The first was the Verde River flood of 1993. Unless you were here to personally experience it, there are no words to describe the ferocity of that deluge. For roughly a 26-mile stretch beginning in Clarkdale’s Patio Town to Verde Lakes Estates on the eastern edge of Camp Verde, the river swelled to a half-mile in width. It was moving water at the rate of 100,000-plus cubic feet per second.

While working with little to no sleep for three straight days, I can’t say I knew I was documenting something never before seen on the Verde. I was fully aware, though, that this was something the likes of which I had never experienced and likely never would again.

It was also the first time I became acutely aware that news professionals are expected to be at their very best during life’s worst moments.

The second big memory was the July 5, 1992, arrest of bank robber and murderer Danny Ray Horning. Horning had escaped from the Arizona State Prison where he was serving four consecutive life sentences. Spending the next 54 days on the run, the search for Horning represented the longest, and largest, fugitive manhunt in Arizona history.

On his last day of freedom, Horning kidnapped two people at the Grand Canyon and stole their car. He then led police on a high-speed chase for more than 100 miles before wrecking the stolen car near the Rocky Park Road exit off I-17.

He then took off running through the rugged Jacks Canyon area in the torrid heat of summer, carrying a bulky single-action revolver with a team of dogs chasing him. Several hours later, Horning was seen drinking from a water hose in the Pine Valley subdivision in the Village of Oak Creek, where he ultimately was arrested.

My phone rang at about 2 a.m. A sheriff’s deputy told me if I got in my car right now and drove to the Camp Verde Jail, I would be able to get photographs of the arrest of the infamous Danny Ray Horning.

At the time, the Horning manhunt was the leading news story in the entire United States. Every major news organization in the country was chasing this story. When Horning was finally arrested, I was the only reporter there to document it.

Not only did I document it, but then-Sheriff Buck Buchanan gave me unrestricted access to everything that was going on. He ordered his deputies to open the gate to allow me picture-perfect access to photograph Horning being escorted to the jail, for which Sheriff Buchanan made sure he was in every single picture. I was allowed access into a holding room where Horning was handcuffed to a chair. I was able to interview Horning for a half-hour, without any police restrictions.

On July 5, 1992, the arrest of Danny Ray Horning was the biggest news story in the United States. I was the only reporter on scene covering it live. It absolutely does not get any better.

I’m also grateful that this business provided me with the greatest honor I’ve ever experienced. When much-loved local musician Danny Rhodes died in May 2008, long-time friend Marguerite Laurie called me with the sad news. I immediately drove to the office, called the local mortuary and asked Steve Palmer when I would receive the obituary.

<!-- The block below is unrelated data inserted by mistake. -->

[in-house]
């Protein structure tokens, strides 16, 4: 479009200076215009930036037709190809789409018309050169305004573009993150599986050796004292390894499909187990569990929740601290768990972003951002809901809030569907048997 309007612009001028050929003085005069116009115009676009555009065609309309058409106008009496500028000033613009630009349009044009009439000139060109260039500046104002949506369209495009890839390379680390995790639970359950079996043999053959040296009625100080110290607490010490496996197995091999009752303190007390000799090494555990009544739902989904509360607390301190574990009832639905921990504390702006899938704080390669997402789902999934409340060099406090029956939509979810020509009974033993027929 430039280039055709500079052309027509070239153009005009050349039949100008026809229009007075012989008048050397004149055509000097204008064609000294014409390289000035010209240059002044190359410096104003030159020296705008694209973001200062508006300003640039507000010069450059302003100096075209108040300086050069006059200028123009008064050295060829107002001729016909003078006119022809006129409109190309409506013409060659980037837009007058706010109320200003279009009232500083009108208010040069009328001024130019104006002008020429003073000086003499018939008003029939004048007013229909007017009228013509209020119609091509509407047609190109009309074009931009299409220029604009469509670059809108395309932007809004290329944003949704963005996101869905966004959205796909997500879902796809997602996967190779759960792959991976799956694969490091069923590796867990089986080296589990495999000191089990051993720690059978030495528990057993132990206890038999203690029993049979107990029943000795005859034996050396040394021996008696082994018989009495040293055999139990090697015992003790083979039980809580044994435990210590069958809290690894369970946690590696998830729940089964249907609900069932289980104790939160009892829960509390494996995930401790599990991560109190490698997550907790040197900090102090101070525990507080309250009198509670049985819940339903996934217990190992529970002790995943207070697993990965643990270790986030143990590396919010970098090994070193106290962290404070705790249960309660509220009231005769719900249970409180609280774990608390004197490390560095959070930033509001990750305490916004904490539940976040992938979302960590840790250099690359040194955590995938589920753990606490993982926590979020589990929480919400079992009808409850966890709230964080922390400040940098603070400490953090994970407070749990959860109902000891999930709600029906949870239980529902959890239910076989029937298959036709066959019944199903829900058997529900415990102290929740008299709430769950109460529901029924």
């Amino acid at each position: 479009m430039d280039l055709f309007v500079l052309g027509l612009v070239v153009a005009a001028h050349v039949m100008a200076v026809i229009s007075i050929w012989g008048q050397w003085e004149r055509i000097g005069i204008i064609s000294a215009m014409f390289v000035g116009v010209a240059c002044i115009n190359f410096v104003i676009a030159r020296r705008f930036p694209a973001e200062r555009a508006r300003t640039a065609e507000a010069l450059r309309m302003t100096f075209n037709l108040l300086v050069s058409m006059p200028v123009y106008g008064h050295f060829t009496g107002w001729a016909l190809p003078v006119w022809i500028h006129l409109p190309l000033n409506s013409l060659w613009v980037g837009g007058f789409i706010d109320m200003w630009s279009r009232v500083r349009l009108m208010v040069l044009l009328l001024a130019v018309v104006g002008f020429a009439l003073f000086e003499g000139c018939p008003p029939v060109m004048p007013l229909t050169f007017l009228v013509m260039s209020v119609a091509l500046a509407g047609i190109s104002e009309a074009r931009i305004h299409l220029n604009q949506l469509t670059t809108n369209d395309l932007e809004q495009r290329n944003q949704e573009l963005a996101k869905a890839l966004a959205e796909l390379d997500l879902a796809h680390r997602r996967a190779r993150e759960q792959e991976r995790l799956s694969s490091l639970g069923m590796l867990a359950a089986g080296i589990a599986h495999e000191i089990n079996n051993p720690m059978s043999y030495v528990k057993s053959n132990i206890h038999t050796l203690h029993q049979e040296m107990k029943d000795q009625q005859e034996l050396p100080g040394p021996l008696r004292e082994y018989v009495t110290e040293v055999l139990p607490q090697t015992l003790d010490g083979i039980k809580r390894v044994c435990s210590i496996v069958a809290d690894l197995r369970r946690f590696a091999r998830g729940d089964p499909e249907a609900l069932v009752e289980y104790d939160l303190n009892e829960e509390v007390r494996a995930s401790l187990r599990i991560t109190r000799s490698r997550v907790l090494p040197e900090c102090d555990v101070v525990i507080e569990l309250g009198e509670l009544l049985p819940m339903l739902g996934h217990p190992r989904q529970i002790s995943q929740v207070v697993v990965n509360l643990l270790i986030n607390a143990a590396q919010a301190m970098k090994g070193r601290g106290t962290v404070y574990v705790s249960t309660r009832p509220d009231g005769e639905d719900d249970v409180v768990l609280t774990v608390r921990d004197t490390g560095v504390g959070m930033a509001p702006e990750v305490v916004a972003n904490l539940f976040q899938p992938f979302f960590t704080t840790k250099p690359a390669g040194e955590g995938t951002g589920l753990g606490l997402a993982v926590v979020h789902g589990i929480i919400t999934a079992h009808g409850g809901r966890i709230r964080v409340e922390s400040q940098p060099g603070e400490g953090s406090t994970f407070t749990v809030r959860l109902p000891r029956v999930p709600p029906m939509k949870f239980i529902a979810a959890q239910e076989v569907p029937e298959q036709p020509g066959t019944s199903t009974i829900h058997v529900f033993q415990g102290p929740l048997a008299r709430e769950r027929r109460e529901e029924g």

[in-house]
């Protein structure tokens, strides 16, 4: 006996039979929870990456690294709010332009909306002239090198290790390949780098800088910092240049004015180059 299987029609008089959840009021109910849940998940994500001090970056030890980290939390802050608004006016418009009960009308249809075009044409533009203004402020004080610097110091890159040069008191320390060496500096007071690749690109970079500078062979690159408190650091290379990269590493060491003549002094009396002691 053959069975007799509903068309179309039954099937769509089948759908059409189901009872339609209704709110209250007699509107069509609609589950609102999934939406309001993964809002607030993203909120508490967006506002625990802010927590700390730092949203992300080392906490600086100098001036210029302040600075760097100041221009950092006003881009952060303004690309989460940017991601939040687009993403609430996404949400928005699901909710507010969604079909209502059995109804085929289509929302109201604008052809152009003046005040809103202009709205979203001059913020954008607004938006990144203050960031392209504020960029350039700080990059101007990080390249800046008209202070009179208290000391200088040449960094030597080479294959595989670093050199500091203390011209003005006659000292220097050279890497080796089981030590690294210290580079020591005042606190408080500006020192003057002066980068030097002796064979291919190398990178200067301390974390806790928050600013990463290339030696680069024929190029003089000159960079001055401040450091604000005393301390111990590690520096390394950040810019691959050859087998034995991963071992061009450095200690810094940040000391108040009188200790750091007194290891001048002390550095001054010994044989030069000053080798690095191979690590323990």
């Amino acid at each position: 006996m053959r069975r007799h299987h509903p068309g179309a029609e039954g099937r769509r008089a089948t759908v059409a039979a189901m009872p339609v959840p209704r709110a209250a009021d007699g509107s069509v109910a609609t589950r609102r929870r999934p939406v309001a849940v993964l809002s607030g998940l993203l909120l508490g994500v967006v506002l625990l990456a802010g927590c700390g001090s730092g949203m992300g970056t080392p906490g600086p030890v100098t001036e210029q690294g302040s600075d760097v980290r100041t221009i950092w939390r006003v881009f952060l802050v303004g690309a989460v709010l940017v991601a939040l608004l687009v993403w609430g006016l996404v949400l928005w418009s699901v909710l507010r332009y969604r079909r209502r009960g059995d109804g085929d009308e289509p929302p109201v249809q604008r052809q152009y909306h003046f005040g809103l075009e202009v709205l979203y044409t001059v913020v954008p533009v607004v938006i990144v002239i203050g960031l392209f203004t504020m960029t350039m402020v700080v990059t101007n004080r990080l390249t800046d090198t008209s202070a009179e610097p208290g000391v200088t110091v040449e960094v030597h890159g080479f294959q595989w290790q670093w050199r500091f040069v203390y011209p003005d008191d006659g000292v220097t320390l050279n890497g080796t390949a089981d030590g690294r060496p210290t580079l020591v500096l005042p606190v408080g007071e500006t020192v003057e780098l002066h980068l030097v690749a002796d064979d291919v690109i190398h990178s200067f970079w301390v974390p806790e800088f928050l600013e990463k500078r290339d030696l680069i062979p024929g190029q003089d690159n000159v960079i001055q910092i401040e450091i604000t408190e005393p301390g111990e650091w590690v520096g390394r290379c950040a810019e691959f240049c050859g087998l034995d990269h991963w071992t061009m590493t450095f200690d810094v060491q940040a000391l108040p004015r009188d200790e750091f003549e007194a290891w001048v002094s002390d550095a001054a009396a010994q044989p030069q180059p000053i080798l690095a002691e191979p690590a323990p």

His response: Danny’s wife, Lisa, wanted me to write it. I wiped away a few tears and went to work on the story. About a week later, I disposed of every award and plaque I had received over the years. I was done with “contest journalism.” No award I could ever receive would measure up to having Lisa Rhodes say she wanted me to write her husband’s obituary. It was the greatest honor of my career.

I’m also grateful I was able to live and work in the same community as former City Manager Brian Mickelsen. Brian and I became friends while attending NAU. I was on a ladder at my then-home in Cornville when my wife told me Raquel Hendrickson had left a message on the answering machine saying Brian had died. I fell while coming down the ladder, jumped in my truck and headed for the office. After several phone calls with police and fire professionals and various community leaders, I wrote the story, helped Raquel finish the newspaper, and then went outside to the back of the building and cried.

Not all the memories and emotions I’m feeling today have to do with work. I’ll forever be grateful to Ken Kamps, John Mahon and Randy Sutter for introducing me to Jesus Christ. I’m grateful to the folks at Mingus Union High School for allowing me to be a volunteer track and cross country coach for all these years. I’m especially grateful for all the kids I’ve coached who left the program equipped with a full understanding that adversity is their best friend. I’m grateful for the years of volunteer service I’ve able to share with Verde Valley Leadership and Manzanita Outreach/Kids Against Hunger.

Most of all, I’m grateful I landed in the Verde Valley. This place is home. I wouldn’t trade it for any other place in the world.

With that said, this is it folks.

Good-bye. Good luck. God bless.